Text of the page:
I could not resist responding to a piece posted today in The Forward, as part of a new regular feature called the Rabbi Roundtable.
The topic: “Is Intermarriage a Problem or an Opportunity?”
Where to start? Let’s start with the sample. The Forward published answers from 22 rabbis, and half of them are Orthodox. Only two are Reform. According to Pew Research (2013), 10% of American Jews claim Orthodox affiliation, and 35% Reform (by far the largest denomination). As I read through the first five rabbinic responses, all of them Orthodox or Conservative, my mind was blown as I noted each rabbinic affiliation. Why would The Forward skew the sample so radically away from the reality of the American Jewish landscape?
Next, there’s that word, intermarriage. This is not a word used by most people in interfaith families to describe themselves. Among the 72% of American Jews who are neither Orthodox nor Conservative, you are rarely going to hear anyone call themselves “intermarried.” Less than a year ago, The Forward published my piece, “Four Reasons We Should Stop Calling People Intermarried.” I hope more of the rabbis in this Roundtable will read it, and talk with real life interfaith families about how they feel about this term.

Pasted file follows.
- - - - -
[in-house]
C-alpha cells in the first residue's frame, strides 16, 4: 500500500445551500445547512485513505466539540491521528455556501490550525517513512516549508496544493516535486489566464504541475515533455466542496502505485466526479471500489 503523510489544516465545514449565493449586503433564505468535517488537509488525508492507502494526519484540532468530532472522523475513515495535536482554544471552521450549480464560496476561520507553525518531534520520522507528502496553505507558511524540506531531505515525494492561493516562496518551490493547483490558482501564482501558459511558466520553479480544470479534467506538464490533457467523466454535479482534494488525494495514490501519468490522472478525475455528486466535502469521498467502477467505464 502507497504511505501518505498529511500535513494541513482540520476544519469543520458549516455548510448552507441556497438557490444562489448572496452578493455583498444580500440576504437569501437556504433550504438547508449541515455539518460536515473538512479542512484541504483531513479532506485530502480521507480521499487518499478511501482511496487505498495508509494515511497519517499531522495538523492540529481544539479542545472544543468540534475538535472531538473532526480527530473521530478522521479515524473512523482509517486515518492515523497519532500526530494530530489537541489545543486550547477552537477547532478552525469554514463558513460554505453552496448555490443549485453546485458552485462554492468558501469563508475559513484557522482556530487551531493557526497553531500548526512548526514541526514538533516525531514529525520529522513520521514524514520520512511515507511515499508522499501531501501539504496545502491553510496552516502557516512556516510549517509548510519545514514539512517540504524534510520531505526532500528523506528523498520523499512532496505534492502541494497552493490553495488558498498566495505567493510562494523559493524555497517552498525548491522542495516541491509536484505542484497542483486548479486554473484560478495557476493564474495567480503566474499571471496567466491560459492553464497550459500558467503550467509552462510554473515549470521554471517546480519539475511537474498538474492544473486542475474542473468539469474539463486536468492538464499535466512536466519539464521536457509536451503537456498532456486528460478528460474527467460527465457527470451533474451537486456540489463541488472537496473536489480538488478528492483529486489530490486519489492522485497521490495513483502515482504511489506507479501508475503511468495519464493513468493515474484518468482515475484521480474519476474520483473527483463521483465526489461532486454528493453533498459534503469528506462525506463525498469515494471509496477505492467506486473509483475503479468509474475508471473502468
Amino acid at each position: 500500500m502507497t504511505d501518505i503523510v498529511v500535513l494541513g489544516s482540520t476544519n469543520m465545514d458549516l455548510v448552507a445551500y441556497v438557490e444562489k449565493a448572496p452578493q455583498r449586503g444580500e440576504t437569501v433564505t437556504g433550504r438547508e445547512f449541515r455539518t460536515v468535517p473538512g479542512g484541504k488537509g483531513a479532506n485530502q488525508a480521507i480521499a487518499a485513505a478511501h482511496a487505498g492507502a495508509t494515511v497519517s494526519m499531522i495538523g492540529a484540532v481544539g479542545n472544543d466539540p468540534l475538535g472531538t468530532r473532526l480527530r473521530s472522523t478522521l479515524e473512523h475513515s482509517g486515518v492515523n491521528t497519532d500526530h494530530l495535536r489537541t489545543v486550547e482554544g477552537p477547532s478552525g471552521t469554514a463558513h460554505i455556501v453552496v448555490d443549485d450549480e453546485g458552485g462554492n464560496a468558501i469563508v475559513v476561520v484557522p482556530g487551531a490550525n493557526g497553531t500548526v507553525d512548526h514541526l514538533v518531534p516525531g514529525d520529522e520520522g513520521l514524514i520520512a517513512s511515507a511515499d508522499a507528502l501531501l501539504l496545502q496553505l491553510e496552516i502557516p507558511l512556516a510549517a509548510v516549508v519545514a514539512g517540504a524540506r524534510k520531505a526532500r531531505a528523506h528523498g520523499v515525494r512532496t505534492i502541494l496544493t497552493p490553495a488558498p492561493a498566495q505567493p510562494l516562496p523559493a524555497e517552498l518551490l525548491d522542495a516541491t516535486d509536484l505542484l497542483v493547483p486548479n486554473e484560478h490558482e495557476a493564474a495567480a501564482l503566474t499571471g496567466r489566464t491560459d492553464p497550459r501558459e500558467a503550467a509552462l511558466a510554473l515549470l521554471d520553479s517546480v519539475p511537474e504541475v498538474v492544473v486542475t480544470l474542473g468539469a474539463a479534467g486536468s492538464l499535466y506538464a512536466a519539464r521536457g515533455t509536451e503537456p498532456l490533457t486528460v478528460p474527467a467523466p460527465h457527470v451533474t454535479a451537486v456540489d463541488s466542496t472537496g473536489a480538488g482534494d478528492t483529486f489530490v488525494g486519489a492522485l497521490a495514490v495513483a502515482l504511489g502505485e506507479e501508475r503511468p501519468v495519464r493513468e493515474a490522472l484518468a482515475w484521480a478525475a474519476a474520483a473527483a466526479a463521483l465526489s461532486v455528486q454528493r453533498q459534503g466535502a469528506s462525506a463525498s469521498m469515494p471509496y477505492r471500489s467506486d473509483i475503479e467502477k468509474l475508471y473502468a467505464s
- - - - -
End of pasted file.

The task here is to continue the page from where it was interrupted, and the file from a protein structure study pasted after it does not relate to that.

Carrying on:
Also problematic: giving the rabbis a stark choice of “problem, or opportunity.” I don’t experience my family as a problem, or as an opportunity for the Jewish community (or any other community). Interfaith family members are taking leadership roles in religious communities across the spectrum, and we may be your best hope for understanding and engaging with the unaffiliated. But we don’t experience our families from the perspective of Jewish market share. We see our interfaith families as embodying and celebrating boundary-busting ritual and liturgical creativity, and spiritual inspiration, and interfaith bridge-building, and cross-cultural peacemaking.
And finally, I must speak to the corrosive content of many of the rabbinic responses. In today’s Roundtable, rabbis call interfaith marriage “a sin,” “tragic,” a way “for Jews who are not interested in Judaism to leave,” something we “must work harder to combat,” and the “high price for acceptance” that is leading to Judaism being “hugged and kissed to death.” Of course, many of these rabbis, even some of the Conservative and Orthodox ones, also spoke to the importance of trying to be more welcoming and inclusive. Unfortunately, the extreme bias in the survey sample in this case means that interfaith families will feel neither welcome nor included after browsing through these Roundtable opinions. Today’s piece in The Forward badly misrepresents the experiences of interfaith families, and minimizes the important reality of shifting rabbinic opinions on our existence.
Journalist Susan Katz Miller is a speaker and consultant on interfaith families, interfaith education, and interfaith peacemaking. Her book Being Both: Embracing Two Religions in One Interfaith Family is available from Beacon Press.